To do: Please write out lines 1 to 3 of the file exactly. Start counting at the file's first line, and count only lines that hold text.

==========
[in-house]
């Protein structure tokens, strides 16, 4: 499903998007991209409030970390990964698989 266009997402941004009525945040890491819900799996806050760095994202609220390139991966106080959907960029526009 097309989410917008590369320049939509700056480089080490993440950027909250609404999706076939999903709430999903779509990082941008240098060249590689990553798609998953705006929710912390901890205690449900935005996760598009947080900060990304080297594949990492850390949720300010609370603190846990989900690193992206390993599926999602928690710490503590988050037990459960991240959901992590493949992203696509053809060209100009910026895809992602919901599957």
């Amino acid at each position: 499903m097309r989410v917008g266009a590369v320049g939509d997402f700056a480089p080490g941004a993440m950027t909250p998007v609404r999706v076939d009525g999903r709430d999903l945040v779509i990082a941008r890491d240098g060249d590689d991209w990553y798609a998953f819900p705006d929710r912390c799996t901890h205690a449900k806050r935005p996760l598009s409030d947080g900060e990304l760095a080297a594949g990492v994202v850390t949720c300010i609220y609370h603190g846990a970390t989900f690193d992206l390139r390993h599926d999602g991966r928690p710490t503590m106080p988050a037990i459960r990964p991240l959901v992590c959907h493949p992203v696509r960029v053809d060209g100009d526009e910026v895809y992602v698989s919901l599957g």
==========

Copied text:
[in-house]
């Protein structure tokens, strides 16, 4: 499903998007991209409030970390990964698989 266009997402941004009525945040890491819900799996806050760095994202609220390139991966106080959907960029526009 097309989410917008590369320049939509700056480089080490993440950027909250609404999706076939999903709430999903779509990082941008240098060249590689990553798609998953705006929710912390901890205690449900935005996760598009947080900060990304080297594949990492850390949720300010609370603190846990989900690193992206390993599926999602928690710490503590988050037990459960991240959901992590493949992203696509053809060209100009910026895809992602919901599957």
């Amino acid at each position: 499903m097309r989410v917008g266009a590369v320049g939509d997402f700056a480089p080490g941004a993440m950027t909250p998007v609404r999706v076939d009525g999903r709430d999903l945040v779509i990082a941008r890491d240098g060249d590689d991209w990553y798609a998953f819900p705006d929710r912390c799996t901890h205690a449900k806050r935005p996760l598009s409030d947080g900060e990304l760095a080297a594949g990492v994202v850390t949720c300010i609220y609370h603190g846990a970390t989900f690193d992206l390139r390993h599926d999602g991966r928690p710490t503590m106080p988050a037990i459960r990964p991240l959901v992590c959907h493949p992203v696509r960029v053809d060209g100009d526009e910026v895809y992602v698989s919901l599957g």